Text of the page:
When Jerald Spangenberg collapsed and died in the middle of a quest in an online game, his daughter embarked on a quest of her own: to let her father's gaming friends know that he hadn't just decided to desert them.
It wasn't easy, because she didn't have her father's World of Warcraft password and the game's publisher couldn't help her. Eventually, Melissa Allen Spangenberg reached her father's friends by asking around online for the "guild" he belonged to.
One of them, Chuck Pagoria in Morgantown, Kentucky, heard about Spangenberg's death three weeks later. Pagoria had put his absence down to an argument among the gamers that night.
"I figured he probably just needed some time to cool off," Pagoria said. "I was kind of extremely shocked and blown away when I heard the reason that he hadn't been back. Nobody had any way of finding this out."
With online social networks becoming ever more important in our lives, they're also becoming an important element in our deaths.
Spangenberg, who died suddenly from an abdominal aneurysm at 57, was unprepared, but others are leaving detailed instructions. There's even a tiny industry that has sprung up to help people wrap up their online contacts after their deaths.
When Robert Bryant's father died last year, he left his son a little black USB flash drive in a drawer in his home office in Lawton, Oklahoma. It was underneath a cup his son had once given him for his birthday. The drive contained a list of contacts for his son to notify, including the administrator of an online group he had been in.
"It was kind of creepy because I was telling all these people that my dad was dead," Bryant said. "It did help me out quite a bit, though, because it allowed me to clear up a lot of that stuff and I had time to help my mom with whatever she needed."
David Eagleman, a neuroscientist at the Baylor College of Medicine in Houston, has had plenty of time to think about the issue.
"I work in the world's largest medical centre, and what you see here every day is people showing up in ambulances who didn't expect that just five minutes earlier," he said. "If you suddenly die or go into a coma, there can be a lot of things that are only in your head in terms of where things are stored, where your passwords are."
He set up a site called Deathswitch, where people can set up emails that will be sent out automatically if they don't check in at intervals they specify, like once a week. For US$20 per year, members can create up to 30 emails with attachments like video files.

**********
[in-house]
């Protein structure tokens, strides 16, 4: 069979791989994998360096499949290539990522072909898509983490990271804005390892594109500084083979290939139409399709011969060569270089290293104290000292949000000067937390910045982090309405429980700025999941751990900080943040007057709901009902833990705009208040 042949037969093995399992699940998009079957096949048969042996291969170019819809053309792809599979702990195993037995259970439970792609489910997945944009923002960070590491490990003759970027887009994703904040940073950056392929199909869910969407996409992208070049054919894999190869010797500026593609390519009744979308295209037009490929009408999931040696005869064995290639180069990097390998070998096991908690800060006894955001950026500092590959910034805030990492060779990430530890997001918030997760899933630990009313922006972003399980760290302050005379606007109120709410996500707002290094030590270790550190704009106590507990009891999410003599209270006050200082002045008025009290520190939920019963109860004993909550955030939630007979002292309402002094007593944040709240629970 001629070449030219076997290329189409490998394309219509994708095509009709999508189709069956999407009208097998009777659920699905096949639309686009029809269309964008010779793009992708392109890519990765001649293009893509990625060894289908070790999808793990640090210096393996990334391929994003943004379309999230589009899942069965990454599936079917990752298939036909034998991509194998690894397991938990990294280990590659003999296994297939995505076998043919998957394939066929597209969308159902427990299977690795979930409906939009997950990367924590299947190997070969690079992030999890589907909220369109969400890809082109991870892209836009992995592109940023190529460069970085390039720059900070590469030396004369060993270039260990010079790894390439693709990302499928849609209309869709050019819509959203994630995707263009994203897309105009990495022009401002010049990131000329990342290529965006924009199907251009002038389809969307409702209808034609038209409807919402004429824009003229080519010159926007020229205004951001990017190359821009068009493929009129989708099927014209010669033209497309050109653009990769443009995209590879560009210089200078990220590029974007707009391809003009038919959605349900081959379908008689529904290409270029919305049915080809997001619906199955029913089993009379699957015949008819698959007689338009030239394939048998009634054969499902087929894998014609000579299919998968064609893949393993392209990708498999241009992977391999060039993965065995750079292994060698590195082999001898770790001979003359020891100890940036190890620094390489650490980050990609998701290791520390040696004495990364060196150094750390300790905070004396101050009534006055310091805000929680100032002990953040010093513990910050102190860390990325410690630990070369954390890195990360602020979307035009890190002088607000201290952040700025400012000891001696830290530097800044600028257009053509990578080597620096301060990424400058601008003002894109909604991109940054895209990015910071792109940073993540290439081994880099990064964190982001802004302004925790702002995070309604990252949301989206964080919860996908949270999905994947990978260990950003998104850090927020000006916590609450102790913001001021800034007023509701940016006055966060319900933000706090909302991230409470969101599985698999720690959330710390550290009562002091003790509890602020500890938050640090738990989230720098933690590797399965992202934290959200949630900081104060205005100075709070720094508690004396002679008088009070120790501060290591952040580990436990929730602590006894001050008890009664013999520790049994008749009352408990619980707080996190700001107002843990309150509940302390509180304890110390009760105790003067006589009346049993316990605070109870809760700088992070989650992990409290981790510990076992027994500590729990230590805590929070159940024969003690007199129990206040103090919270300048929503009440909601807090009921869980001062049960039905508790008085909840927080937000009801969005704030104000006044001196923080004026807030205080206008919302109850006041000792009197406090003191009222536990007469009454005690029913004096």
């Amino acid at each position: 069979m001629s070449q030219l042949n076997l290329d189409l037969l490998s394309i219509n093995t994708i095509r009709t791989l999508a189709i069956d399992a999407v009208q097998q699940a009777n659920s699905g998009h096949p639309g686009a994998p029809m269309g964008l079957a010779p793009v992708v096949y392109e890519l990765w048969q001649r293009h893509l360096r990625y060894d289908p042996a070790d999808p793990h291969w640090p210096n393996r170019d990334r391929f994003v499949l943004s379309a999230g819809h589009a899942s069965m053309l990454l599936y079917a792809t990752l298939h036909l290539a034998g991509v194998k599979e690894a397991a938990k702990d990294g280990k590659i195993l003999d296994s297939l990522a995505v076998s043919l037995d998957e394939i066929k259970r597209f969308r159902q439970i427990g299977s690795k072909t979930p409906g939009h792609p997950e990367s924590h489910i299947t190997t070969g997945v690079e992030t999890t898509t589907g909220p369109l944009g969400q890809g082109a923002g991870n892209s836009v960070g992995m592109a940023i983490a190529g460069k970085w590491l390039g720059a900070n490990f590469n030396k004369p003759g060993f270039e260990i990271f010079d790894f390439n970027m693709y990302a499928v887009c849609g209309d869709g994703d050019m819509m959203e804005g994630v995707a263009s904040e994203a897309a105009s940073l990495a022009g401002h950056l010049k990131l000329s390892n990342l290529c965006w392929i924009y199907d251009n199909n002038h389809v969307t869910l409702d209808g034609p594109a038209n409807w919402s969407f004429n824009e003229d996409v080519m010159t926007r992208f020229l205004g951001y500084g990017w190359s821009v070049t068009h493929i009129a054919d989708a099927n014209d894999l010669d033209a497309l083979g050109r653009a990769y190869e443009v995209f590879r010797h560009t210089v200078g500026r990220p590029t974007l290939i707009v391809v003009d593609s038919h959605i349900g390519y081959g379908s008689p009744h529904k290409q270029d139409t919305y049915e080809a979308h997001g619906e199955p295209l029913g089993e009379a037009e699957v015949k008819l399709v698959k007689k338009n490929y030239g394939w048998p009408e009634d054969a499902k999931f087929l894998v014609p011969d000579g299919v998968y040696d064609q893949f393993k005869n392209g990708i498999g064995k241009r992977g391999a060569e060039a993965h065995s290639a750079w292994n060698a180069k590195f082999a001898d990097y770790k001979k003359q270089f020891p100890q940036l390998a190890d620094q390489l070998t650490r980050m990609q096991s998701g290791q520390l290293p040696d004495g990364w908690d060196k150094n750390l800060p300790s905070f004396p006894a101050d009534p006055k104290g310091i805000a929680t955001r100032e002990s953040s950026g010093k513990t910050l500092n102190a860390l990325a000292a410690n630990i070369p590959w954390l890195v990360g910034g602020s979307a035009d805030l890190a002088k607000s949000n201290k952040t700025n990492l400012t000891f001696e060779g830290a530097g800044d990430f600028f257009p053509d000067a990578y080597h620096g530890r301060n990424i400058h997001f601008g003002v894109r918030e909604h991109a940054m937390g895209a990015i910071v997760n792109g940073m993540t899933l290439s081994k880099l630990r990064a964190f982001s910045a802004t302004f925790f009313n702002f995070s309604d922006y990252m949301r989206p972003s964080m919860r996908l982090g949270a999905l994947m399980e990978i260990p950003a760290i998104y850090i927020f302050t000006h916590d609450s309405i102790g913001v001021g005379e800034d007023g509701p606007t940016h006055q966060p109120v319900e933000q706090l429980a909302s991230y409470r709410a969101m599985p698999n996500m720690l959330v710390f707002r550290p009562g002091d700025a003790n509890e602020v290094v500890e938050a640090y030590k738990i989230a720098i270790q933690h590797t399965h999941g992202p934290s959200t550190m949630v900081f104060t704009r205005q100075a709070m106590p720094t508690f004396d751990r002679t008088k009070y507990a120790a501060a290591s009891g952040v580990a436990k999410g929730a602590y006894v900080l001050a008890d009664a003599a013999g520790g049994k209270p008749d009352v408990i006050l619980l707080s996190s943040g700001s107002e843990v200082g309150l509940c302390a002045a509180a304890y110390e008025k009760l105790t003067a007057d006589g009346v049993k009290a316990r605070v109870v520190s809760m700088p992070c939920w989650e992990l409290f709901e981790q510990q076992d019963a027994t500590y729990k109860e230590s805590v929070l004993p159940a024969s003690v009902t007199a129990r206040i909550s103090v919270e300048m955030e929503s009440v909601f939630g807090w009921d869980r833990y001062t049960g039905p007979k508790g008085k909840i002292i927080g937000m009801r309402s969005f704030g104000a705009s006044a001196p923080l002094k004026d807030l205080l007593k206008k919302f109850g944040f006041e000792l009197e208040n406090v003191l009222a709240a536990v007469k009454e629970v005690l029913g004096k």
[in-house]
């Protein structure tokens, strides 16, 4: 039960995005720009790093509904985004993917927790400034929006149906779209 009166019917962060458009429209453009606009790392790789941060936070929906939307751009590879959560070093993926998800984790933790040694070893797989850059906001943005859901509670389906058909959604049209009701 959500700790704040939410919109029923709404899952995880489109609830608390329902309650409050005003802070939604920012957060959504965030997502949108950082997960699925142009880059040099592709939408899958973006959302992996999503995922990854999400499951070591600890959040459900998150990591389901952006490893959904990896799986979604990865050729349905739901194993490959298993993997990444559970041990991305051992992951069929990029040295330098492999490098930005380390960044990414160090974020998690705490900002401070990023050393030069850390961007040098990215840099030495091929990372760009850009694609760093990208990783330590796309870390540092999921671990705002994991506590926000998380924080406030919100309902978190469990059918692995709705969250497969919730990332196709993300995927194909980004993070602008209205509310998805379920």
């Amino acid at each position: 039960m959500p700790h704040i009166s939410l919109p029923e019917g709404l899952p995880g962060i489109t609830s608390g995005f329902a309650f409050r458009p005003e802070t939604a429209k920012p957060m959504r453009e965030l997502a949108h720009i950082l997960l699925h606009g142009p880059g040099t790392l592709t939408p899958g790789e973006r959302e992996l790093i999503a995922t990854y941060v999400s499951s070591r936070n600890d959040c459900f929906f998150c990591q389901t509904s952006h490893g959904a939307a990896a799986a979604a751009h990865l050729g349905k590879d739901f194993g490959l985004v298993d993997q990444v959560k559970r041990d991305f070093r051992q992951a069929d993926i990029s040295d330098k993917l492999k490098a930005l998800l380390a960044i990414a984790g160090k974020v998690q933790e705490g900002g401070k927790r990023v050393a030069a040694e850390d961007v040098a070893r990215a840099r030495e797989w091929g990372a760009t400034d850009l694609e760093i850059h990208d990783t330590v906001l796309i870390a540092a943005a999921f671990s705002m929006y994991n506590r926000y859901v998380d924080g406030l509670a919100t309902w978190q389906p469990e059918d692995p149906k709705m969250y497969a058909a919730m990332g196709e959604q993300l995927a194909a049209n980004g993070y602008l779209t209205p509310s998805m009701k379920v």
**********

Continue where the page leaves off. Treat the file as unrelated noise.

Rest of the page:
It's not really a profit-making venture, and Eagleman isn't sure about how many members it has - "probably close to a thousand." Nor does he know what's in the emails that have been created. Until they're sent out, they're encrypted so that only their creators can read them.
If Deathswitch sounds morbid, there's an alternative site: Slightly Morbid. It also sends email when a member dies, but doesn't rely on them logging in periodically while they're alive.
Instead, members have to give trusted friends or family the information needed to log in to the site and start the notification process if something should happen.
The site was created by Mike and Pamela Potter in Colorado Springs, Colorado. They also run a business that makes software for online games. Pamela said they realised the need for a service like this when one of their online friends, who had volunteered a lot of time helping their customers on a web message board, suddenly disappeared.
He wasn't dead: Three months later, he came back from his summer vacation, which he'd spent without internet access. By then, the Potters had already had Slightlymorbid.com up and running for two weeks.
A third site with a similar concept plans to launch in April. Legacy Locker will charge US$30 per year. It will require a copy of a death certificate before releasing information.
Peter Vogel, in Tampa, Fla., was never able to reach all of his stepson Nathan's online friends after the boy died last year at age 13 during an epileptic seizure.
A few years earlier, someone had hacked into one of the boy's accounts, so Vogel, a computer administrator, taught Nathan to choose passwords that couldn't be easily guessed. He also taught the boy not to write passwords down, so Nathan left no trail to follow.
Vogel himself has a trusted friend who knows all his important login information. As he points out, having access to a person's email account is the most important thing, because many website passwords can be retrieved through email.
Vogel joked that he hoped the only reason his friend would be called on to use his access within "the next hundred years or so" would be if Vogel forgets his own passwords.
But, he said, "as Nathan has proven, anything can happen any time, even if you're only 13."